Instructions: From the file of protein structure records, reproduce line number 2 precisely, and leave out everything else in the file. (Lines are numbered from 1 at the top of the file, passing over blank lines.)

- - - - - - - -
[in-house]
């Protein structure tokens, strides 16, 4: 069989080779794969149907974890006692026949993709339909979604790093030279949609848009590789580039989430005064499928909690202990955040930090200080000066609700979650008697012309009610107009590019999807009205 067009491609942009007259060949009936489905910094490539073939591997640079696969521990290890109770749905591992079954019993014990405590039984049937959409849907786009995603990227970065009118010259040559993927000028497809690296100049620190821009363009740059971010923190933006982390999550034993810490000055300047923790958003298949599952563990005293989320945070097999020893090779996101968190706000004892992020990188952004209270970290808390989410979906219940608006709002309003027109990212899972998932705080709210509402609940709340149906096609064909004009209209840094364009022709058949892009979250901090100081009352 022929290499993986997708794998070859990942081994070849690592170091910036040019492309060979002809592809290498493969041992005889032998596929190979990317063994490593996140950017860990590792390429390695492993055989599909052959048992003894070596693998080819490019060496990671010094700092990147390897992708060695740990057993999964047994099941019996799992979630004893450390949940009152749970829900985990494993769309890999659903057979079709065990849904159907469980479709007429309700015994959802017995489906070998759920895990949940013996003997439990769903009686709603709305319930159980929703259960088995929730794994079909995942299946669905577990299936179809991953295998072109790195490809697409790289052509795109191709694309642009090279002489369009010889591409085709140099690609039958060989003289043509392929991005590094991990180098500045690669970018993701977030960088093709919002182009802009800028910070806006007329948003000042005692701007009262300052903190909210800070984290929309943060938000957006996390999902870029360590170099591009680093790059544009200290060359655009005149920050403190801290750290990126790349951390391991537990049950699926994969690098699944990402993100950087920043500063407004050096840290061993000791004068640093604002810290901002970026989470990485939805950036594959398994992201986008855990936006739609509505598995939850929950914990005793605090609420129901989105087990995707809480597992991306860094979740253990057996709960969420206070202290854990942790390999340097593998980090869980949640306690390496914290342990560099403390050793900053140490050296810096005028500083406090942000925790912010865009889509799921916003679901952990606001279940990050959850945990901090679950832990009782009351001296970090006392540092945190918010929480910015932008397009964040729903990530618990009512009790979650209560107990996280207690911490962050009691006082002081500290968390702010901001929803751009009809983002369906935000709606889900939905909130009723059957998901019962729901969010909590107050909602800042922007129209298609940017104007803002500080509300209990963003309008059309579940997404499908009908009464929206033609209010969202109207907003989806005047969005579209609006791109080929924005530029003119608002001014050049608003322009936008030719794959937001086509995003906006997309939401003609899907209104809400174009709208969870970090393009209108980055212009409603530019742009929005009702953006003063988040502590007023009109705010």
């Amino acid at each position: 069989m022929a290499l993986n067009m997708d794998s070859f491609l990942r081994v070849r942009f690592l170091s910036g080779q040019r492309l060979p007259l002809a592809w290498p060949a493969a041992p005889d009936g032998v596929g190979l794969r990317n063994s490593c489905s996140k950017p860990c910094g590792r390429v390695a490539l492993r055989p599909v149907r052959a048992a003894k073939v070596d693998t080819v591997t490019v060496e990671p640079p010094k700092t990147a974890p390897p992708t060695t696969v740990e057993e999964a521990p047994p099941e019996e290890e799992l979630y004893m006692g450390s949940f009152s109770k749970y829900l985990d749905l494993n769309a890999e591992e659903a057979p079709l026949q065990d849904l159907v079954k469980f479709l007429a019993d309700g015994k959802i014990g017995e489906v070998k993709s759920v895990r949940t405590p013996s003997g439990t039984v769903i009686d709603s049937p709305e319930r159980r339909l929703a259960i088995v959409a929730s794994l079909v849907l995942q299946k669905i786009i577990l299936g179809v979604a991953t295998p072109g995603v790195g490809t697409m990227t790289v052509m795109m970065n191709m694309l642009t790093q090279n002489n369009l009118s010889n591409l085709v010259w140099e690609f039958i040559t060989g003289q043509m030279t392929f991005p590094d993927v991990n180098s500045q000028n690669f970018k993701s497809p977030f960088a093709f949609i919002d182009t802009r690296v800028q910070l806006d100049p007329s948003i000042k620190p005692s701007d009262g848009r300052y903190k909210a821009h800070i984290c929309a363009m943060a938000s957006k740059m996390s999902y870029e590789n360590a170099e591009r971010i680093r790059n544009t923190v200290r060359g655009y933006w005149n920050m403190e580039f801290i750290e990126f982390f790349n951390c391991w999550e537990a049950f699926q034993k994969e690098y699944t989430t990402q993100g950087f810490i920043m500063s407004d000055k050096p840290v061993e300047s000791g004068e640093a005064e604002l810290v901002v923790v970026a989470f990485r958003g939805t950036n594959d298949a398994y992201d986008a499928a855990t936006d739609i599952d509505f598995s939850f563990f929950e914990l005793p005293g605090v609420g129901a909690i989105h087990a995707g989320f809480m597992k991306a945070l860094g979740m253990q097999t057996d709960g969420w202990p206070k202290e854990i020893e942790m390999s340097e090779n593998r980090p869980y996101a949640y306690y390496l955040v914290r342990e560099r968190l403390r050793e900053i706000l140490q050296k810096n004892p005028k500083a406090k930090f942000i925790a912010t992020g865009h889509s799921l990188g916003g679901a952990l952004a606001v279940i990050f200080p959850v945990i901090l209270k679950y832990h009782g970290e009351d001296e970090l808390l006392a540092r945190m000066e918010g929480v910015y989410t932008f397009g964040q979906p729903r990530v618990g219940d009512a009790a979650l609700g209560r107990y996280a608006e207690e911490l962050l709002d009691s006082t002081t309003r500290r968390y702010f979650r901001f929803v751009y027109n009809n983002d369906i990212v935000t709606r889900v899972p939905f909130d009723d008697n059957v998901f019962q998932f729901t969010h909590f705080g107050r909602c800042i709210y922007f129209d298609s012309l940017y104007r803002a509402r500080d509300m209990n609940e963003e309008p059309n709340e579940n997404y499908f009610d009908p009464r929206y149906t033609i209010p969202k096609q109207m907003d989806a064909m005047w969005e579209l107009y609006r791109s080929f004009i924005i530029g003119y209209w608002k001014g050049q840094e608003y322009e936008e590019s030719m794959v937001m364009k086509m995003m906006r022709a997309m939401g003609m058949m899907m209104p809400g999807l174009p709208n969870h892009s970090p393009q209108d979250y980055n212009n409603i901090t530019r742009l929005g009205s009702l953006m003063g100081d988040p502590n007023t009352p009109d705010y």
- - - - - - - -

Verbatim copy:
């Protein structure tokens, strides 16, 4: 069989080779794969149907974890006692026949993709339909979604790093030279949609848009590789580039989430005064499928909690202990955040930090200080000066609700979650008697012309009610107009590019999807009205 067009491609942009007259060949009936489905910094490539073939591997640079696969521990290890109770749905591992079954019993014990405590039984049937959409849907786009995603990227970065009118010259040559993927000028497809690296100049620190821009363009740059971010923190933006982390999550034993810490000055300047923790958003298949599952563990005293989320945070097999020893090779996101968190706000004892992020990188952004209270970290808390989410979906219940608006709002309003027109990212899972998932705080709210509402609940709340149906096609064909004009209209840094364009022709058949892009979250901090100081009352 022929290499993986997708794998070859990942081994070849690592170091910036040019492309060979002809592809290498493969041992005889032998596929190979990317063994490593996140950017860990590792390429390695492993055989599909052959048992003894070596693998080819490019060496990671010094700092990147390897992708060695740990057993999964047994099941019996799992979630004893450390949940009152749970829900985990494993769309890999659903057979079709065990849904159907469980479709007429309700015994959802017995489906070998759920895990949940013996003997439990769903009686709603709305319930159980929703259960088995929730794994079909995942299946669905577990299936179809991953295998072109790195490809697409790289052509795109191709694309642009090279002489369009010889591409085709140099690609039958060989003289043509392929991005590094991990180098500045690669970018993701977030960088093709919002182009802009800028910070806006007329948003000042005692701007009262300052903190909210800070984290929309943060938000957006996390999902870029360590170099591009680093790059544009200290060359655009005149920050403190801290750290990126790349951390391991537990049950699926994969690098699944990402993100950087920043500063407004050096840290061993000791004068640093604002810290901002970026989470990485939805950036594959398994992201986008855990936006739609509505598995939850929950914990005793605090609420129901989105087990995707809480597992991306860094979740253990057996709960969420206070202290854990942790390999340097593998980090869980949640306690390496914290342990560099403390050793900053140490050296810096005028500083406090942000925790912010865009889509799921916003679901952990606001279940990050959850945990901090679950832990009782009351001296970090006392540092945190918010929480910015932008397009964040729903990530618990009512009790979650209560107990996280207690911490962050009691006082002081500290968390702010901001929803751009009809983002369906935000709606889900939905909130009723059957998901019962729901969010909590107050909602800042922007129209298609940017104007803002500080509300209990963003309008059309579940997404499908009908009464929206033609209010969202109207907003989806005047969005579209609006791109080929924005530029003119608002001014050049608003322009936008030719794959937001086509995003906006997309939401003609899907209104809400174009709208969870970090393009209108980055212009409603530019742009929005009702953006003063988040502590007023009109705010």